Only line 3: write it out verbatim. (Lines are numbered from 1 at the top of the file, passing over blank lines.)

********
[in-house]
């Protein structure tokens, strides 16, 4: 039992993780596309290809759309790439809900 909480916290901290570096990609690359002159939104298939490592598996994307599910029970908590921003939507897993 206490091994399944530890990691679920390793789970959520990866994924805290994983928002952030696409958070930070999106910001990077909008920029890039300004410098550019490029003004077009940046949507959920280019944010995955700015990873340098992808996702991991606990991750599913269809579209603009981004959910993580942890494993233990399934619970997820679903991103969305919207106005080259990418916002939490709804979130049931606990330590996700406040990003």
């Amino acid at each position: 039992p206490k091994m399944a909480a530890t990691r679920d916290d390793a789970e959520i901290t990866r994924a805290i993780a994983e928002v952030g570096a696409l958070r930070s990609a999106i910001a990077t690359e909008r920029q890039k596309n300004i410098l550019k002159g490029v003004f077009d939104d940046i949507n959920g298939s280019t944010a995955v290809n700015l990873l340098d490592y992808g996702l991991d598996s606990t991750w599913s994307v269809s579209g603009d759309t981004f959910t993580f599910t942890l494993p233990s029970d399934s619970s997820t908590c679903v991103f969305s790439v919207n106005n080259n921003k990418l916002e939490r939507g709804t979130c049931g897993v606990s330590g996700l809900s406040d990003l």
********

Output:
């Amino acid at each position: 039992p206490k091994m399944a909480a530890t990691r679920d916290d390793a789970e959520i901290t990866r994924a805290i993780a994983e928002v952030g570096a696409l958070r930070s990609a999106i910001a990077t690359e909008r920029q890039k596309n300004i410098l550019k002159g490029v003004f077009d939104d940046i949507n959920g298939s280019t944010a995955v290809n700015l990873l340098d490592y992808g996702l991991d598996s606990t991750w599913s994307v269809s579209g603009d759309t981004f959910t993580f599910t942890l494993p233990s029970d399934s619970s997820t908590c679903v991103f969305s790439v919207n106005n080259n921003k990418l916002e939490r939507g709804t979130c049931g897993v606990s330590g996700l809900s406040d990003l």